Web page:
Like the man himself, the exhibit that honors Earl Scruggs at the Country Music Hall of Fame and Museum seems modest and withdrawn. Titled Banjo Man: The Musical Journey of Earl Scruggs, it sits in a small, out-of-the-way corner room on the museum’s third floor, just off the elevator landing. The display is so compact and filled with artifacts that even a dozen people make it feel crowded. But for lovers of country and bluegrass music, it has the aura of a shrine.
Essentially, the exhibit tells three stories: Scruggs’ pivotal role in the creation of what is now called “bluegrass” via his torrential, three-finger picking style that elevated the banjo to a lead instrument; his break from traditional bluegrass in 1969 to create the country-rock Earl Scruggs Revue with sons Randy, Gary and Steve; and the heretofore unsung importance of Scruggs’ wife, Louise, as his manager and chief publicist after their marriage in 1948.
Emblazoned on the wall leading into the exhibit are two quotations that summarize Scruggs’ importance as a musical innovator. The first is by Scruggs’ fellow Country Music Hall of Fame member, Porter Wagoner, who says, “Earl is to the five-string banjo what Babe Ruth was to baseball — the best there ever was and the best there ever will be.” Banjo virtuoso Bela Fleck, who was inspired to take up the instrument after hearing Scruggs play on The Beverly Hillbillies theme, notes, “No matter how established we are at our own different specialties, we’re all still trying to sound like Earl.”
A native of North Carolina, Scruggs had already developed his distinctive shower-of-notes banjo “roll” by the time he joined Bill Monroe’s Bluegrass Boys in late 1945. In 1948, he and bandmate Lester Flatt left Monroe to form their own group, the Foggy Mountain Boys. Over the next 21 years, Flatt & Scruggs set the gold standard for bluegrass music, even outstripping Monroe in influence through their weekly television show, incessant touring and prominence in such pop culture vehicles as The Beverly Hillbillies television series and the 1967 hit movie, Bonnie & Clyde. The exhibit chronicles all these triumphs.
As might be expected, there are lots of historic instruments on display, including a five-string banjo that belonged to Scruggs’ father; a 000-45 Martin guitar that Scruggs played just as fluidly as his banjo; son Randy’s Ibanez electric guitar and son Gary’s 12-string Gibson guitar; and the customized “Earl” banjo that Gibson created in 2004 for Scruggs’ 80th birthday that boasts a hand-painted portrait of the master on the back of the resonator.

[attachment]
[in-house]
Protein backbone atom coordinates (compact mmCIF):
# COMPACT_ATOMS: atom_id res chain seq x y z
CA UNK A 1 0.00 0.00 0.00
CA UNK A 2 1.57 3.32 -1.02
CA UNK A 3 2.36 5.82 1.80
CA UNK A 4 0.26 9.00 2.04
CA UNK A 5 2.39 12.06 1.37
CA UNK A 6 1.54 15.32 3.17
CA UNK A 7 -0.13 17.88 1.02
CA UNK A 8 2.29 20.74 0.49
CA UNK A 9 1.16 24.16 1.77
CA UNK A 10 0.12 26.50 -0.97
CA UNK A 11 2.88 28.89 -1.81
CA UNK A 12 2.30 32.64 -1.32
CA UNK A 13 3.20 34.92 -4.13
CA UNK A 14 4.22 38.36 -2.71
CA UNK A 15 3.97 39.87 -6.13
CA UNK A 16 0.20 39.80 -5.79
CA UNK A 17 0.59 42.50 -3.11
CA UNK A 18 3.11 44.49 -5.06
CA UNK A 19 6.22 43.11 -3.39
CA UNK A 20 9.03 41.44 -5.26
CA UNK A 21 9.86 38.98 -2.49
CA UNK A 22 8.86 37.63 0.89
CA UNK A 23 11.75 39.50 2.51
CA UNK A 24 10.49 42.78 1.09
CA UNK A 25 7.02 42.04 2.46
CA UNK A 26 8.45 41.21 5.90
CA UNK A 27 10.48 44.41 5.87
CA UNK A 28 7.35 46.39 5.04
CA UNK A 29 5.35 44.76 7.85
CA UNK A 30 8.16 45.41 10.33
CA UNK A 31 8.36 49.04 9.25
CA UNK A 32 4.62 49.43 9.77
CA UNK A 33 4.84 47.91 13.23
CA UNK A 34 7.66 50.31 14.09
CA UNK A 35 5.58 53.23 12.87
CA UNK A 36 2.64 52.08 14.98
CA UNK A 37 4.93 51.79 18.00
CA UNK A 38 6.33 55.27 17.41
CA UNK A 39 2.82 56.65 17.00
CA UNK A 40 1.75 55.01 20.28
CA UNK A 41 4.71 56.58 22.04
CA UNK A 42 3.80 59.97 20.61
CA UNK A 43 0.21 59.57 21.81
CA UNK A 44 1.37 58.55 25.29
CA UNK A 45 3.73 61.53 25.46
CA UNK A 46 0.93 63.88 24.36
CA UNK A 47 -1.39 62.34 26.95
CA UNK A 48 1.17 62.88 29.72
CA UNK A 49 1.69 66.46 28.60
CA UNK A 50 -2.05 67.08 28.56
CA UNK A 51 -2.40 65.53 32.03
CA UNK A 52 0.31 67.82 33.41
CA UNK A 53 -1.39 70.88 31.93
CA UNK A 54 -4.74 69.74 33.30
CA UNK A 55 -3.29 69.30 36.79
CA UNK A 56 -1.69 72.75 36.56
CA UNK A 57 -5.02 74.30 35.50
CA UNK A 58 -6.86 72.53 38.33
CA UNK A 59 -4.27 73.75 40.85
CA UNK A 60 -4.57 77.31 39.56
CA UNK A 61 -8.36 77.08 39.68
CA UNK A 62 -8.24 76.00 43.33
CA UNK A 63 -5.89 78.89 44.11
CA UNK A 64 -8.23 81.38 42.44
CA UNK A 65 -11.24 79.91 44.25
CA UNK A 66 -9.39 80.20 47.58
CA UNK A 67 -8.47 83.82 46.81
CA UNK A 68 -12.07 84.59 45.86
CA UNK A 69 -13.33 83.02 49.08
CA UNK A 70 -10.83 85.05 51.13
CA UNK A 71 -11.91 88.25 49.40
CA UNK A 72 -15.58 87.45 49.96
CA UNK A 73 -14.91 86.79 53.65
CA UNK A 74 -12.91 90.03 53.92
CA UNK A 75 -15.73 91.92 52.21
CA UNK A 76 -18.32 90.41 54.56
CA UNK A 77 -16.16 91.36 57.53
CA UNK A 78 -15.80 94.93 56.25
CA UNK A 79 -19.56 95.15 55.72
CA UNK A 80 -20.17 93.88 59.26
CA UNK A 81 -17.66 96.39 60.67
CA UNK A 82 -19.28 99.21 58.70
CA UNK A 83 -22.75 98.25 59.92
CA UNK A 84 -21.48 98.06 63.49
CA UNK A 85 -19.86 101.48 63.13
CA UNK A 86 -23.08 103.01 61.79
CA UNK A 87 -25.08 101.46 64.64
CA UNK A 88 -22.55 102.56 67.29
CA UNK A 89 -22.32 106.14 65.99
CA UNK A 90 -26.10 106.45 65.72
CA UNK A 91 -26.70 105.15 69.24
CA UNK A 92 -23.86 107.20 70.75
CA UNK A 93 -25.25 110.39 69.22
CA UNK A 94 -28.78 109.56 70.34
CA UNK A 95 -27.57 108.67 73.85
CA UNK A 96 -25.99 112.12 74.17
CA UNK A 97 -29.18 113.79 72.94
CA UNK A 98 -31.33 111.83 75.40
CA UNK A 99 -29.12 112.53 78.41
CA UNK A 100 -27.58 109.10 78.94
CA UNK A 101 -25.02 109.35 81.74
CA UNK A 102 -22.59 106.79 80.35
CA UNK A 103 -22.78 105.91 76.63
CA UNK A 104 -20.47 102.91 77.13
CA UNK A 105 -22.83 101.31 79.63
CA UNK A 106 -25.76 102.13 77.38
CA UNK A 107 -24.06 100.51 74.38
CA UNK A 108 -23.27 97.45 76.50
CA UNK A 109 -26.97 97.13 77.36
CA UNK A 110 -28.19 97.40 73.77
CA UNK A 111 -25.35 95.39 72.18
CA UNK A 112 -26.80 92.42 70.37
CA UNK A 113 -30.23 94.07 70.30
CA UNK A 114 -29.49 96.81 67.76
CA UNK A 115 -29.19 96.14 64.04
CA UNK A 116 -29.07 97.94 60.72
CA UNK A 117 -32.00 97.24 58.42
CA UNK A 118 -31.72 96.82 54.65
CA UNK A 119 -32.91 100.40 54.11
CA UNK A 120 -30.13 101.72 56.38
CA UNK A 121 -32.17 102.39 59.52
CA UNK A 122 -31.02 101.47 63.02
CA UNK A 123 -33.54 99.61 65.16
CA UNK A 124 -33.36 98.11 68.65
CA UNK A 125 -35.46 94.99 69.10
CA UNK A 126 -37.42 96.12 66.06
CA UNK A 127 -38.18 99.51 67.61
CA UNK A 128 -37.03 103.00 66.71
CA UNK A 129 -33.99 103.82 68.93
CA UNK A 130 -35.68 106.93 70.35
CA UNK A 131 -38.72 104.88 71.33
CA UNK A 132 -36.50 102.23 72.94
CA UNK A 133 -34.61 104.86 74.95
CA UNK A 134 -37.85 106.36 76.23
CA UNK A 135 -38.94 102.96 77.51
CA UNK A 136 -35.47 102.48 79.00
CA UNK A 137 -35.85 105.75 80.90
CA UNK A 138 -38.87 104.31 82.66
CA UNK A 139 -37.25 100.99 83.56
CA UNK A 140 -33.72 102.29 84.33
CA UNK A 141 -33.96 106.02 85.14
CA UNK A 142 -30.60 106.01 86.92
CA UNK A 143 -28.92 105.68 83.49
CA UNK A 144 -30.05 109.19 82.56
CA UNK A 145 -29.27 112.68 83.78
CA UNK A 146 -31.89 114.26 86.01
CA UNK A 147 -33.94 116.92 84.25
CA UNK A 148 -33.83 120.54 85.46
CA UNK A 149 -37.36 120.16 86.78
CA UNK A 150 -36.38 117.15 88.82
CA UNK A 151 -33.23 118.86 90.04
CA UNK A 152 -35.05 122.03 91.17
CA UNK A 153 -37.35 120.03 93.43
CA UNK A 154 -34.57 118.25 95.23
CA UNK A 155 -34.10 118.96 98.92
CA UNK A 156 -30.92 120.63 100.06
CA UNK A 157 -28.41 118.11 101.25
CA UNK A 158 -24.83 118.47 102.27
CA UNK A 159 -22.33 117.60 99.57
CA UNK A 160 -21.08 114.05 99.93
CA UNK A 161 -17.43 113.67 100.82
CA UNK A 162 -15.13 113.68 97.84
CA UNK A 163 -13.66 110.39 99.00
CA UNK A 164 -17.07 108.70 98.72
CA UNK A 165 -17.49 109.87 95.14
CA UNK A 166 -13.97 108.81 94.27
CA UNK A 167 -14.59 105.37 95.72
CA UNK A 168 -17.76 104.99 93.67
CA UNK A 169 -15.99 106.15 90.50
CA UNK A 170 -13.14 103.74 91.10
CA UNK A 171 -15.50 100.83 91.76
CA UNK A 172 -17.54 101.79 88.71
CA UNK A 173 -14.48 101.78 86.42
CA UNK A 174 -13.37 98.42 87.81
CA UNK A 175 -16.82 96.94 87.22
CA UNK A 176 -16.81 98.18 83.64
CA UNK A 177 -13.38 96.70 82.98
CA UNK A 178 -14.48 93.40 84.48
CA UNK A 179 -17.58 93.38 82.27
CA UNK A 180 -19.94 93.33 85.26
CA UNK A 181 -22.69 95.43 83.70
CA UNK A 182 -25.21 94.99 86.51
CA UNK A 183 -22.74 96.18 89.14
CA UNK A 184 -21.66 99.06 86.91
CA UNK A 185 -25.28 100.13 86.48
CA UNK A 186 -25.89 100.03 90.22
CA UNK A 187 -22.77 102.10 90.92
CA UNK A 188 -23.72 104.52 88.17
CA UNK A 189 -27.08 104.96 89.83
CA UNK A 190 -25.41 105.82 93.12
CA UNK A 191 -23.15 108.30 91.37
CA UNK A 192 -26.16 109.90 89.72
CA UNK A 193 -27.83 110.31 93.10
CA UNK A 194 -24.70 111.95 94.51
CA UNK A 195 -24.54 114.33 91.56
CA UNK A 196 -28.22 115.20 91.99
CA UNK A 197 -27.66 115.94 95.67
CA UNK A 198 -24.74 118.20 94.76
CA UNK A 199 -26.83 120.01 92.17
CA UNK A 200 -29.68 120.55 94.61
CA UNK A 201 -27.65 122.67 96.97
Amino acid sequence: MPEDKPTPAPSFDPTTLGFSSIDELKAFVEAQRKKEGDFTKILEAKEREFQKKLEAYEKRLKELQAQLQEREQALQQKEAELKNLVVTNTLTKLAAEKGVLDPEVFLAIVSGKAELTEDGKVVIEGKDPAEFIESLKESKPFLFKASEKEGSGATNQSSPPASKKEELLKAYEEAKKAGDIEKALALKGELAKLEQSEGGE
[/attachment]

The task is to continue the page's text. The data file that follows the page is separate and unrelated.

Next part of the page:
The walls are festooned with pictures of Scruggs and famous fellow musicians at various stages of his career and with historic handbills and posters that advertise shows by the Foggy Mountain Boys and the Revue. There are two continuously playing television monitors that show snippets of Scruggs performing on various shows. Among them are two Grand Ole Opry clips from 1961 and 1962; the 1971 Earl Scruggs: His Family & Friends special (in which he explains his departure from bluegrass); a 1962 Beverly Hillbillies appearance; the 1971 CMA Awards Show; a 1977 Austin City Limits; and the 2003 PBS special, The Three Pickers, with Ricky Skaggs and Doc Watson.
There are also two sound stations at which visitors can sample recordings by Flatt & Scruggs and the Revue. Because the exhibit space is so small, however, the competing sounds often bleed into each other.
Illustrating Louise Scruggs’ story are a toy typewriter she got for Christmas when she was a young girl and even then aspiring to go into business, a picture of her kissing Earl as he leans out of the door of his bus and a copy of one of her publicity pitches. Related items include a Cashbox ad that features a publicity photo of Flatt & Scruggs onto which she has penciled “hippie” hair and beards to mark the duo’s 1967 cover of the Lovin’ Spoonful’s pop hit, “Nashville Cats,” and an Elton John-inspired denim jacket and glittery platform shoes she made as Christmas presents for son Steve. (Steve Scruggs died in 1992.)
Every artifact is interesting and instructive but especially noteworthy are a copy of the 1962 single, “The Ballad of Jed Clampett,” which became Flatt & Scruggs’ sole No. 1 hit, along with facsimile script pages from Flatt & Scruggs’ last appearance on The Beverly Hillbillies and Scruggs’ 2001 Grammy for “Foggy Mountain Breakdown.”
The exhibit will remain open through June 2006.